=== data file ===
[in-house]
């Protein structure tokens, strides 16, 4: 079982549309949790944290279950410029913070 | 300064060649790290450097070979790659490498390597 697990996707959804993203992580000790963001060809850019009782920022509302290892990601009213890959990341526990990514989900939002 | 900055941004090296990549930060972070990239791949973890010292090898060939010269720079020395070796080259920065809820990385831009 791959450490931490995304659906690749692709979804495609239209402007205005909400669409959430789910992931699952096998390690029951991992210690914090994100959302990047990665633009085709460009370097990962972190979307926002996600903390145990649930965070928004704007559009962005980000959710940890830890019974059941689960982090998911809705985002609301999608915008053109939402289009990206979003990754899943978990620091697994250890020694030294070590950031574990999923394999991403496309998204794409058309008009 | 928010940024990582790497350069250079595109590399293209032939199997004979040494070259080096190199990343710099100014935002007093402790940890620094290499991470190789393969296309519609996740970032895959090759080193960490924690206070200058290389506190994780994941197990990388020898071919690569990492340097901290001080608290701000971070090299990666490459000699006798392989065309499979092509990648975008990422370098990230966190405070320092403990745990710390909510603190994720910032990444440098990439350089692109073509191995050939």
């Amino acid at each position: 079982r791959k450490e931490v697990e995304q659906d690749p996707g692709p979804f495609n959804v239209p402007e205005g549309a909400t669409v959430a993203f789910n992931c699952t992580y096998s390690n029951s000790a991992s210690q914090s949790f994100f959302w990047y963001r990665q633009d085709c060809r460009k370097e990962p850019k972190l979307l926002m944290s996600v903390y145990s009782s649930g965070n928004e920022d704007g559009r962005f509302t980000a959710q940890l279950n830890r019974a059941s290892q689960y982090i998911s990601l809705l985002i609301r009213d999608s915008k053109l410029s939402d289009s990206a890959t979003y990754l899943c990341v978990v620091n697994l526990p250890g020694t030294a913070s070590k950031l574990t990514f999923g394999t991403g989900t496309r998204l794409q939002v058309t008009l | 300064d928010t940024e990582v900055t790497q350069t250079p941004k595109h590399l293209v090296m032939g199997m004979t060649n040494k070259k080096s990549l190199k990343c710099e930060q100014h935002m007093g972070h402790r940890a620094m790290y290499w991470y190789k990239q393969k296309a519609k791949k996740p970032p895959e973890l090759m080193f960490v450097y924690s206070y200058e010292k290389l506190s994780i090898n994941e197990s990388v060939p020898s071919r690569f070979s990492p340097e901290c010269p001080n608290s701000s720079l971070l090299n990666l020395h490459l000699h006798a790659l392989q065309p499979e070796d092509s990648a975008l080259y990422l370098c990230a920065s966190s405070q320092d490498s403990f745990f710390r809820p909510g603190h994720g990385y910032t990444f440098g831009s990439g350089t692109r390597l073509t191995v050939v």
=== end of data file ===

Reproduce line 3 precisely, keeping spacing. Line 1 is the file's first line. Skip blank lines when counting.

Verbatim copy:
């Amino acid at each position: 079982r791959k450490e931490v697990e995304q659906d690749p996707g692709p979804f495609n959804v239209p402007e205005g549309a909400t669409v959430a993203f789910n992931c699952t992580y096998s390690n029951s000790a991992s210690q914090s949790f994100f959302w990047y963001r990665q633009d085709c060809r460009k370097e990962p850019k972190l979307l926002m944290s996600v903390y145990s009782s649930g965070n928004e920022d704007g559009r962005f509302t980000a959710q940890l279950n830890r019974a059941s290892q689960y982090i998911s990601l809705l985002i609301r009213d999608s915008k053109l410029s939402d289009s990206a890959t979003y990754l899943c990341v978990v620091n697994l526990p250890g020694t030294a913070s070590k950031l574990t990514f999923g394999t991403g989900t496309r998204l794409q939002v058309t008009l | 300064d928010t940024e990582v900055t790497q350069t250079p941004k595109h590399l293209v090296m032939g199997m004979t060649n040494k070259k080096s990549l190199k990343c710099e930060q100014h935002m007093g972070h402790r940890a620094m790290y290499w991470y190789k990239q393969k296309a519609k791949k996740p970032p895959e973890l090759m080193f960490v450097y924690s206070y200058e010292k290389l506190s994780i090898n994941e197990s990388v060939p020898s071919r690569f070979s990492p340097e901290c010269p001080n608290s701000s720079l971070l090299n990666l020395h490459l000699h006798a790659l392989q065309p499979e070796d092509s990648a975008l080259y990422l370098c990230a920065s966190s405070q320092d490498s403990f745990f710390r809820p909510g603190h994720g990385y910032t990444f440098g831009s990439g350089t692109r390597l073509t191995v050939v």